It’s been nearly a month since an opinion draft leaked revealing the likelihood that SCOTUS will reverse Roe v. Wade. Since then, Glossy has tracked how beauty and fashion brands have responded. Some have used Instagram — a modern billboard or press release of sorts — to take a stance, announce a donation or do both.
As of Wednesday, 62 beauty and wellness brands have signed on as partners of Don’t Ban Equality, a coalition formed in 2019 and backed by nonprofits. They include Planned Parenthood Federation of America, the Center for Reproductive Rights, the American Civil Liberties Union, NARAL Pro-Choice America, National Women’s Law Center, National Women’s Law Center and the Center for Reproductive Rights, as well as venture firm Rhia Ventures. The latter conducts research on why access to reproductive health services is a business imperative.
“The beauty and wellness industry has long been a leader in workplace and gender equality. But gender and workplace equality cannot be achieved if access to reproductive health, including abortion, is restricted,” Don’t Ban Equality states on its website. Don’t Ban Equality is running ads in support of the initiative on the websites of Vogue, Allure and Refinery 29, which link back to the statement that all brands involved signed. In summary, it states that each company believes that abortion rights should be protected and that true workplace equality is not possible in an ecosystem where access to reproductive health care is restricted. The full statement can be read below:
We believe that access to health care is fundamental to achieving equality in the workplace.
We know that when everyone is empowered to succeed, our companies, communities, and economy are better for it. But we will never have equality if reproductive rights are restricted.
Restrictions on access to health care, including abortion, significantly impact our industry. Our workers and our customers. Overturning Roe v. Wade could cause more than 36 million women in 26 states to lose access to this essential health care.
Restrictions on reproductive rights hinder our workers in and out of the workplace and negatively affect our
efforts to promote equality and diversity at our companies.
We believe in protecting the well-being of all of the people who keep our companies and communities thriving, day in and out. We also believe everyone should have access to comprehensive reproductive health care.
“We know that 80% of the American public thinks abortion should be legal, and in these unprecedented times, it’s crucial for companies to engage in conversation and act in support of abortion access,” said Shantelle Dockett, associate director of corporate engagement at Planned Parenthood. “Planned Parenthood is working with businesses, company leaders and employees to address the growing restrictions on abortion access because these laws harm workers, businesses, families, communities and state economies.”
Since the leak occurred, Planned Parenthood has seen a groundswell of corporate support in the form of public statements and donations from beauty, wellness, fashion and other industries, too. Dockett said there has been a “significant uptick” in brands “engaging both publicly and privately around the Supreme Court draft decision to overturn the constitutional right to abortion.”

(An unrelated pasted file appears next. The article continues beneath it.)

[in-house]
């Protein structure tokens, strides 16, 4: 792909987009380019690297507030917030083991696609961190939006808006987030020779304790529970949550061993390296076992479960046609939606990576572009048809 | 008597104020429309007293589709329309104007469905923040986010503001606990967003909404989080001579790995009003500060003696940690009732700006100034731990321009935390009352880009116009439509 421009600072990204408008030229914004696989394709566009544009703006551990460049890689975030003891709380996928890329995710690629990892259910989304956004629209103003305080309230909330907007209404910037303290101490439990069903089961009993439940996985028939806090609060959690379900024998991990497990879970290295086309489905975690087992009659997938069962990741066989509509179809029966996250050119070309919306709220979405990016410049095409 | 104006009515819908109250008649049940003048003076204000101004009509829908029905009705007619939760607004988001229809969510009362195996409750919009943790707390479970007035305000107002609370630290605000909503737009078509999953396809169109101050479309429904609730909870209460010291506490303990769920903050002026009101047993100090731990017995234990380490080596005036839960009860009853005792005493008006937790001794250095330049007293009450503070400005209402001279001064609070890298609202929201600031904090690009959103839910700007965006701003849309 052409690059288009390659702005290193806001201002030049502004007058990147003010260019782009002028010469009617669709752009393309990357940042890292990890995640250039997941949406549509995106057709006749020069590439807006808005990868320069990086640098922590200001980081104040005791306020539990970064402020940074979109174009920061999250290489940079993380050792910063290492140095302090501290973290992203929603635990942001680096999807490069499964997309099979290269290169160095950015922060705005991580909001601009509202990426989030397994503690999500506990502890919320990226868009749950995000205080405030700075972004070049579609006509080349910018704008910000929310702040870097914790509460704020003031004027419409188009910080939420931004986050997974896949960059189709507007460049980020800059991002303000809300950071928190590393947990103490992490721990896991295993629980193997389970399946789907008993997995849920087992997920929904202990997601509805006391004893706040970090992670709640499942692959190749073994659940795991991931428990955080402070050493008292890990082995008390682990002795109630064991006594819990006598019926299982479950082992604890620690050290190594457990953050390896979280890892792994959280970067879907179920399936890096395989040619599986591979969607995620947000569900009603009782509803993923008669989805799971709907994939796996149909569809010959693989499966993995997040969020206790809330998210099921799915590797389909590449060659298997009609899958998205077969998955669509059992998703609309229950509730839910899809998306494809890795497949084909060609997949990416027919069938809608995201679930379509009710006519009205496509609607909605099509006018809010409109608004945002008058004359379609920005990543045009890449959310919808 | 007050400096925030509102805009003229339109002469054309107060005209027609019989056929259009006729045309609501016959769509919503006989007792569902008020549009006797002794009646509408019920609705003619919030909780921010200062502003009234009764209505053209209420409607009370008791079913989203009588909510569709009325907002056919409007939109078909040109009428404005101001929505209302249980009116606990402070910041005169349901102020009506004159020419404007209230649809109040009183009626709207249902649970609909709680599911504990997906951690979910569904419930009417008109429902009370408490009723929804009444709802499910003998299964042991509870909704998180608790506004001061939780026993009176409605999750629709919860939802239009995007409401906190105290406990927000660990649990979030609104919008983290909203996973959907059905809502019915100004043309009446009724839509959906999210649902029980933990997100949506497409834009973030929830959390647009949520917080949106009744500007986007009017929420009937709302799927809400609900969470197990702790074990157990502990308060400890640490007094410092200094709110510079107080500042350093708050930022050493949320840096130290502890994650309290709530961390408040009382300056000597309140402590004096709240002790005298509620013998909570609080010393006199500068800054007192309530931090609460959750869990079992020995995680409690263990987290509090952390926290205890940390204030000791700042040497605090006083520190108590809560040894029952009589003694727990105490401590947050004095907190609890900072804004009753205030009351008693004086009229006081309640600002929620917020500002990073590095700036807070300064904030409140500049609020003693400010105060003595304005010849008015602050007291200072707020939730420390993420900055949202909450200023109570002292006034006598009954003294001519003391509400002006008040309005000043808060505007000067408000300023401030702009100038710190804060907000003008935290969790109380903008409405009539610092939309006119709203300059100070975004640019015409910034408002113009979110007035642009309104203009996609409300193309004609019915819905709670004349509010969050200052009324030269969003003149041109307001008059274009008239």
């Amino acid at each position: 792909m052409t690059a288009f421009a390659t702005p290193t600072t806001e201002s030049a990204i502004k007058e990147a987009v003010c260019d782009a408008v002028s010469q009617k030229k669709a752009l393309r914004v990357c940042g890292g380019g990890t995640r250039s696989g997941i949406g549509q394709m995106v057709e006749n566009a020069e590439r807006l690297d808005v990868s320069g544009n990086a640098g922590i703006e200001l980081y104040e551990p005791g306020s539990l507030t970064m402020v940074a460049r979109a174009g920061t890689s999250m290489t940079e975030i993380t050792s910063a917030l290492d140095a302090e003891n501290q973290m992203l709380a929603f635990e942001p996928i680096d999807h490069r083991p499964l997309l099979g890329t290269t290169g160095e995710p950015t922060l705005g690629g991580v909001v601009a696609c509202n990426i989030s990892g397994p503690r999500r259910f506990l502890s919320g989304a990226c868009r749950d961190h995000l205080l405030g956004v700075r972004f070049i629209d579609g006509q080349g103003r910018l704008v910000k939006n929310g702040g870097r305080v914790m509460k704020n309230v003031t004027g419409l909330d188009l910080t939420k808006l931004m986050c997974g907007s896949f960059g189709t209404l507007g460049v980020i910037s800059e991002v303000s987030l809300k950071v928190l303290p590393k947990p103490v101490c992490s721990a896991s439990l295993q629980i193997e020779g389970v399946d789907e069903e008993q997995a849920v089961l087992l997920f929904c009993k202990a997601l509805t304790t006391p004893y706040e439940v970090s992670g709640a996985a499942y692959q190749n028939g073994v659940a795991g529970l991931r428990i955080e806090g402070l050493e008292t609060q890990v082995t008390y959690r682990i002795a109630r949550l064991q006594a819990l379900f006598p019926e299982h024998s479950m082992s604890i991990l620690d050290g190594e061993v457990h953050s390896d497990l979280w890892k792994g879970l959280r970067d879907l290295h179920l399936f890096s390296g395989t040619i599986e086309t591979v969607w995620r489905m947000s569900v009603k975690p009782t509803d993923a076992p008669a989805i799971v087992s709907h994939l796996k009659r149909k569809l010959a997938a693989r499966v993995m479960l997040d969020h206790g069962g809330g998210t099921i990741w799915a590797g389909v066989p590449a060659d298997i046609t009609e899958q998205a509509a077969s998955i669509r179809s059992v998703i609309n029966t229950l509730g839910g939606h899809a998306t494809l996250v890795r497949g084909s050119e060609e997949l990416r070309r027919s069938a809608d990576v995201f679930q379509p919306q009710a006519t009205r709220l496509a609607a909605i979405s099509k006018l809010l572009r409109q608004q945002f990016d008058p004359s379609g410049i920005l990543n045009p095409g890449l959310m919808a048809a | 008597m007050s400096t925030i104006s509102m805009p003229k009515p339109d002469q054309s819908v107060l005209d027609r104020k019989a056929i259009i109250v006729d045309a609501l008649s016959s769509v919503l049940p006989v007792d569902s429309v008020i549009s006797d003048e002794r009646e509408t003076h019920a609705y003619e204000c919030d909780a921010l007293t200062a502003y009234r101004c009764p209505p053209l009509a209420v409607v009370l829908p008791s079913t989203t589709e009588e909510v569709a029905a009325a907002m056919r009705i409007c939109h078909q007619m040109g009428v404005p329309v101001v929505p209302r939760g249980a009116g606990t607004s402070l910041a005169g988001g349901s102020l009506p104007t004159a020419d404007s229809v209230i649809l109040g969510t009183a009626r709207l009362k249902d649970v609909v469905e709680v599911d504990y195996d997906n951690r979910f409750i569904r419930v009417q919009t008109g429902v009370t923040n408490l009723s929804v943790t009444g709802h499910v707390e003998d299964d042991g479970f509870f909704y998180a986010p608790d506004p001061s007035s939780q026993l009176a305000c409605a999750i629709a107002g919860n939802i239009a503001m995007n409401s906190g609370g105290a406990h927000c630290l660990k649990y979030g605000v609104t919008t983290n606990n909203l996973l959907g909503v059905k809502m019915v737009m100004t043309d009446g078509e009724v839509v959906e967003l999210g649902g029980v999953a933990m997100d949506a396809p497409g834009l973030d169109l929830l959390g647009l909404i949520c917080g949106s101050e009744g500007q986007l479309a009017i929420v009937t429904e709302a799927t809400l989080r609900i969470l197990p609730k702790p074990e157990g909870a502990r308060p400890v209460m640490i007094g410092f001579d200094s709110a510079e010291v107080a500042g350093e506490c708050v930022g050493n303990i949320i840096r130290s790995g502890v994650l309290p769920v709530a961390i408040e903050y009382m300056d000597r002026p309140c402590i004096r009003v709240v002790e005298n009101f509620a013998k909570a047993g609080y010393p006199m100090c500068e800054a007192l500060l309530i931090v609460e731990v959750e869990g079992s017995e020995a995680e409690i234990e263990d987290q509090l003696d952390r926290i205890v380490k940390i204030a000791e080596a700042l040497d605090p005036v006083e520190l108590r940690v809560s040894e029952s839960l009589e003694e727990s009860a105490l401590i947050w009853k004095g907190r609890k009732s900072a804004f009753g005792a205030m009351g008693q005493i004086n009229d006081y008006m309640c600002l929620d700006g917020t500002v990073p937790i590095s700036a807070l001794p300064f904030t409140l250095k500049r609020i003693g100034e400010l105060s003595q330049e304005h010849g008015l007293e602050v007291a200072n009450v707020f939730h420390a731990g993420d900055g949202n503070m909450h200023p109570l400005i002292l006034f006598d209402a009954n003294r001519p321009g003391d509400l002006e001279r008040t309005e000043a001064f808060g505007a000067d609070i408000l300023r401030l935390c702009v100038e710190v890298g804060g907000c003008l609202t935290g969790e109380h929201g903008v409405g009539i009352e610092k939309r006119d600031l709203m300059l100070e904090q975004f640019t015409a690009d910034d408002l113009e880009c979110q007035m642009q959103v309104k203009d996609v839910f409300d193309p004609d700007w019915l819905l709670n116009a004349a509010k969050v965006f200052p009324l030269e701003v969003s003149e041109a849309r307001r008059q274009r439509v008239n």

Brands that have signed on to the Don’t Ban Equality coalition include Kendo-owned Fenty Beauty, Fenty Skin, Ole Henriksen and KVD Beauty, as well as Glossier, The Body Shop, Halsey’s About-Face, Andrew Fitzsimons Hair, Goop, Glow Recipe, Saie, Tracee Ellis Ross’s Pattern Beauty, Starface and Beekman 1802, among others.
Representatives for L’Oréal, Estee Lauder Companies, Unilever, Coty and Revlon did not respond to requests for comment on why they have not joined the campaign.
“The Body Shop has campaigned for human rights for decades. We are a female-founded business, and empowering diverse women and girls is one of our core values. We have a long history of protecting the rights of women, girls and individuals across the gender spectrum,” Lauren Higgins, The Body Shop’s senior manager of U.S. public relations told Glossy.
The Body Shop has been a part of Don’t Ban Equality since it first launched in 2019. “While there was concern around alienating customers, we never faced opposition,” Higgins said. “Ultimately, we chose the approach that we felt first and foremost supported the health and wellbeing of our employees and the human rights of those impacted by the proposed restrictions.”
Meanwhile, Kara Brothers, president and gm of Starface, stated the following in a May 25 press release for the campaign: “Teens and young adults are a huge part of our demographic, and we are committed to creating a world where everyone feels safe and supported to make decisions surrounding their reproductive health.”
“The wellbeing of our people is our top priority right now – we live in challenging times,” Higgins told Glossy, adding that The Body Shop has “shared ongoing internal messages of support acknowledging the heavy burden these bills place on our employees’ wellbeing.”
Following news of the leaked draft, The Body Shop offered paid time off for employees who “need space for self-care or for those who wish to take time off to volunteer or join local protests,” according to Higgins.
“We also let employees know the availability of financial assistance for those requesting support for medical expenses or funds for out-of-state healthcare access through the Anita Fund, our employee relief fund financed by employees for employees,” said Higgins. “The Body Shop is also working closely with Don’t Ban Equality and Planned Parenthood to evaluate other internal actions should Roe V. Wade be overturned.”